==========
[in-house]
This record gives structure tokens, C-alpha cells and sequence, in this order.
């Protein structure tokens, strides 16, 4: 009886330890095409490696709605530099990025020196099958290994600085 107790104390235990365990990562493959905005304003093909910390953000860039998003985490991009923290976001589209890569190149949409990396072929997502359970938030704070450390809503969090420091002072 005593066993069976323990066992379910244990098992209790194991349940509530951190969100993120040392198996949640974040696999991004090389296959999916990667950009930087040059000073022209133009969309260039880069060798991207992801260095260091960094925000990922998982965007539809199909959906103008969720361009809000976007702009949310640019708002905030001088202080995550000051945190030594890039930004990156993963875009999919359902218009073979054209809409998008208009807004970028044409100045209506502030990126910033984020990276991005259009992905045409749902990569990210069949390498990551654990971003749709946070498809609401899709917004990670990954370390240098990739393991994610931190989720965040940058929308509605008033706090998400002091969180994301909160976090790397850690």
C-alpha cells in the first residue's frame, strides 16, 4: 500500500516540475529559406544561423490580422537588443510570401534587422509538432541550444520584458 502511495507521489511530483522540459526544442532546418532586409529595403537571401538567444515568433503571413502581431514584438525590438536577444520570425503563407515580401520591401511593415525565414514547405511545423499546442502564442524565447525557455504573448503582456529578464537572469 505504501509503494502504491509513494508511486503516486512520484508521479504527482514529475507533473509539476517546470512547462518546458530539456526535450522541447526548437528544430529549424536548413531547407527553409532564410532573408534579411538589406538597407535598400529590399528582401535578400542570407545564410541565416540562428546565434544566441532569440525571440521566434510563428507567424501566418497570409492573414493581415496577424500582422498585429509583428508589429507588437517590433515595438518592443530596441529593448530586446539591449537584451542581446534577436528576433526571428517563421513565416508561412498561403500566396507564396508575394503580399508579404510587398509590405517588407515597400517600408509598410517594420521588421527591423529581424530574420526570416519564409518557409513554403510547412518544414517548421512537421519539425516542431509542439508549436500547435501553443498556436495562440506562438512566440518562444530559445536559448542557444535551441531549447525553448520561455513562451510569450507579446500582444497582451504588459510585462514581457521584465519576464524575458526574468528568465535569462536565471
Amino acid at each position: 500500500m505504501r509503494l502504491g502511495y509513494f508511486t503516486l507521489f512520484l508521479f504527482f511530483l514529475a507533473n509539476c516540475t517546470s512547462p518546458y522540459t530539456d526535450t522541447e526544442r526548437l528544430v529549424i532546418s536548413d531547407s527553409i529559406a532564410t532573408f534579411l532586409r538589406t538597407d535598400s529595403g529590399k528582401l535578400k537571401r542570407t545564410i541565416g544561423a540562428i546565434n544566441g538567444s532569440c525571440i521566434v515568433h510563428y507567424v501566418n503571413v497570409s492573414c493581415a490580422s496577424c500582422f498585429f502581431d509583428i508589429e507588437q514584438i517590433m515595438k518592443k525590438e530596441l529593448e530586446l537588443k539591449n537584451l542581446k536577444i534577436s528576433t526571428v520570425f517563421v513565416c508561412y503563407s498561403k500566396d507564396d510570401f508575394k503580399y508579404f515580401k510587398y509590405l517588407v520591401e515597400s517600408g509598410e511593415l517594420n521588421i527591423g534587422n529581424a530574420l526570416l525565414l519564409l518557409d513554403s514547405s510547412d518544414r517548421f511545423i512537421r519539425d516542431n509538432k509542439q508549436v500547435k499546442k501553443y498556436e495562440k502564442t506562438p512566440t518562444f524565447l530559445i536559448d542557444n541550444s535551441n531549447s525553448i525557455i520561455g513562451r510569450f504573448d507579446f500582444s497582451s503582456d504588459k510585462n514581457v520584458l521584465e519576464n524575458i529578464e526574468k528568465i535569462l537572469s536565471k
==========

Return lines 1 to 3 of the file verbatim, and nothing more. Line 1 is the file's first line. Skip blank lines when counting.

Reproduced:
[in-house]
This record gives structure tokens, C-alpha cells and sequence, in this order.
């Protein structure tokens, strides 16, 4: 009886330890095409490696709605530099990025020196099958290994600085 107790104390235990365990990562493959905005304003093909910390953000860039998003985490991009923290976001589209890569190149949409990396072929997502359970938030704070450390809503969090420091002072 005593066993069976323990066992379910244990098992209790194991349940509530951190969100993120040392198996949640974040696999991004090389296959999916990667950009930087040059000073022209133009969309260039880069060798991207992801260095260091960094925000990922998982965007539809199909959906103008969720361009809000976007702009949310640019708002905030001088202080995550000051945190030594890039930004990156993963875009999919359902218009073979054209809409998008208009807004970028044409100045209506502030990126910033984020990276991005259009992905045409749902990569990210069949390498990551654990971003749709946070498809609401899709917004990670990954370390240098990739393991994610931190989720965040940058929308509605008033706090998400002091969180994301909160976090790397850690």